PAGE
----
Within days of last week’s Apple Music unveiling, the media focus was on streaming services and how the new entrant would stack up against the likes of Spotify.

For artists, however, the question marks hovered more over the service’s free three-month trial. After all, if the customers aren’t paying during that time, who will compensate the artists whose music they play?

It turns out that the answer is a simple “nobody will pay,” as Apple’s leaked take it or leave it contract to artists made clear.

Although we’re only talking about a few months – which is extended, though not unusual in the world of trial software – it has serious repercussions for musicians who have release scheduled during the second half of the year. The heaviest play occurs in this early period after release, so not getting paid is simply not an option unless they are compensated in some other way. For major label artists this could be a part of a wider marketing strategy, but for independent labels and artists it is not income they can simply waive.

As a result, the artistic reaction to Apple Music has been at best mixed, at worst downright hostile.

Despite having prominent musicians like Drake, The Weeknd, and Trent Reznor on board to plug the new service, those not inducted to Apple’s inner circle are having a tough time swallowing the extended trial. It benefits Apple significantly to have users kick the wheels of its new streaming service, yet all the costs are pushed on to the artist. Many musicians now find themselves between a rock and a hard place, not wanting to miss the boat on a potentially popular music platform but unable to stomach

Many musicians now find themselves between a rock and a hard place, not wanting to miss the boat on a potentially popular music platform but unable to stomach the excessive, some would say arrogant request from Apple to build its platform on the backs of musicians without paying them for the privilege. Unsurprisingly, some major names are opting out.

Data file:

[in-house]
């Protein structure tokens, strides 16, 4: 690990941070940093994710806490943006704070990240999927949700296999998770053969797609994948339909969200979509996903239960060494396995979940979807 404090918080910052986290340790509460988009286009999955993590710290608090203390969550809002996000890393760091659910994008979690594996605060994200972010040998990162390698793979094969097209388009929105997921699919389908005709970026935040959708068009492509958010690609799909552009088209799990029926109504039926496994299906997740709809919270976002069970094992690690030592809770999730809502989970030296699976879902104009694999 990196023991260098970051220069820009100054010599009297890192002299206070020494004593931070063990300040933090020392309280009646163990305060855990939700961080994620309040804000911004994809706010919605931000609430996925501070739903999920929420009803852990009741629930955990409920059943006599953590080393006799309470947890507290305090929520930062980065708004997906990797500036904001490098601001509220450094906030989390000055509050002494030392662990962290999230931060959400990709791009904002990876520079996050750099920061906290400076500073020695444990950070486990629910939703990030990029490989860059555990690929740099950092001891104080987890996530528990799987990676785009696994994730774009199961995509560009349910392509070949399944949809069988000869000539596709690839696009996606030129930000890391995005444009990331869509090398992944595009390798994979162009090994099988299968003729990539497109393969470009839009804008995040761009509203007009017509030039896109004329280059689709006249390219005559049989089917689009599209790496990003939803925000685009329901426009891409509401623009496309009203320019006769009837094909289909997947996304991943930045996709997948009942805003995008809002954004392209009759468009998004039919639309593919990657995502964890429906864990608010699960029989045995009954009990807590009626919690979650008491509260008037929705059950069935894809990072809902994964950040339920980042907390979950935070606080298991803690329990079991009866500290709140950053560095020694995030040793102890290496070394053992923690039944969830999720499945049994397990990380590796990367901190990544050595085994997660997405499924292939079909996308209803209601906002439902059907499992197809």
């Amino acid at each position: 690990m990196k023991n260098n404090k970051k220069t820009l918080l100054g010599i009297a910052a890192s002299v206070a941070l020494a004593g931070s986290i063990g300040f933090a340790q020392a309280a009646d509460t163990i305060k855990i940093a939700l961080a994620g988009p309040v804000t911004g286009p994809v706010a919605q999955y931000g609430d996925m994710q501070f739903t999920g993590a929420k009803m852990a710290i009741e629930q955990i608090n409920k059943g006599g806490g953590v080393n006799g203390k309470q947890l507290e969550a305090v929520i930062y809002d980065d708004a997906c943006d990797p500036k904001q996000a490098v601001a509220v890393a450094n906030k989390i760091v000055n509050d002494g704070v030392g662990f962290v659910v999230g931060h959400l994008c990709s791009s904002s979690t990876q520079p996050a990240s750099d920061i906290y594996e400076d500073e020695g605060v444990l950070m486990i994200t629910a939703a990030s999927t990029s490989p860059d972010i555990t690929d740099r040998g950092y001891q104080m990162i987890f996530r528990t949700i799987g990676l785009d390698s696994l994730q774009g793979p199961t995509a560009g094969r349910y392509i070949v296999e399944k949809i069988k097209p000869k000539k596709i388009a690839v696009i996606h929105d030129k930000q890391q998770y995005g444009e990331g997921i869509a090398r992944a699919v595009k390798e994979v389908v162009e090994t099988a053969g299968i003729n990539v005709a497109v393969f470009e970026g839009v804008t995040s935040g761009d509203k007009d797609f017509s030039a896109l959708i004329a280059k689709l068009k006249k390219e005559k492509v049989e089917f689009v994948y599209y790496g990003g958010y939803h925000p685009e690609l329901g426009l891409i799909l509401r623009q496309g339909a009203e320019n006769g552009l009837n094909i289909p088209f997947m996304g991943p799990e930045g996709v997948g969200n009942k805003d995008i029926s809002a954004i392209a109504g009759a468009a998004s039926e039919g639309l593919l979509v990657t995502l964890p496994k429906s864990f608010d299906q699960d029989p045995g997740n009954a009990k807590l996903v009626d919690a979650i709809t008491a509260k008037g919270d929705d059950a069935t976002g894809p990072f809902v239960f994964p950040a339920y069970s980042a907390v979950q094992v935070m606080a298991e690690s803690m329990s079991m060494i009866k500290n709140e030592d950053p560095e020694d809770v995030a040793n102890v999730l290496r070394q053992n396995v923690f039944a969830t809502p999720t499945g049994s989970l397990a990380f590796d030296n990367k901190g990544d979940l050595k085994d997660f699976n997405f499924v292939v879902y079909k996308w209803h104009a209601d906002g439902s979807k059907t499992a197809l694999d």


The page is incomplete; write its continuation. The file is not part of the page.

This week a raft of independent labels hinted that their artists will not be on Apple Music at launch, a direct result of the unpalatable free trial conditions. Elsewhere, Justin Vernon of Bon Iver, a popular figure on the indie music circuit, has sided firmly with competing service Spotify, saying of Apple that “the company that made me believe in companies is no more.”

As for the middle ground, even some superstars are avoiding Apple’s platform with their most recent albums, notably Taylor Swift, who will have older albums on Apple Music but has not allowed her latest release, the hugely successful 1989, on to the service. Compared to her stance on Spotify, where none of the singer’s albums are available, that still counts as something of a win for Apple.

By contrast, artists seem to have adopted a grudging acceptance of Spotify’s free tier.

As the ever on-point Trichordist blog reports, the hypocrisy of supporting one free offering over another points to more of a streaming turf war than an ideological stand against giving music away as some form of loss leader to drive subscriptions. Even though Spotify’s take on free does involve paying artists, primarily through revenue generated by ads served to free tier listeners, it is still a negligible amount compared to spins from paying subscribers. From an artist’s perspective, all of these free uses of their songs can be seen as the continuing devaluation of music, which has never truly recovered from the digital piracy explosion that Napster ushered in.

Taking the 30,000-foot view, the introduction of Apple Music marks an intriguing evolution of the streaming music marketplace. Without any truly remarkable service development Apple has still managed to cause a stir. It’s one that not all artists are on board with but which hopefully, in the long term, will yield more subscribers paying for streaming music and a bigger pot from which to pay musicians¬†at every level.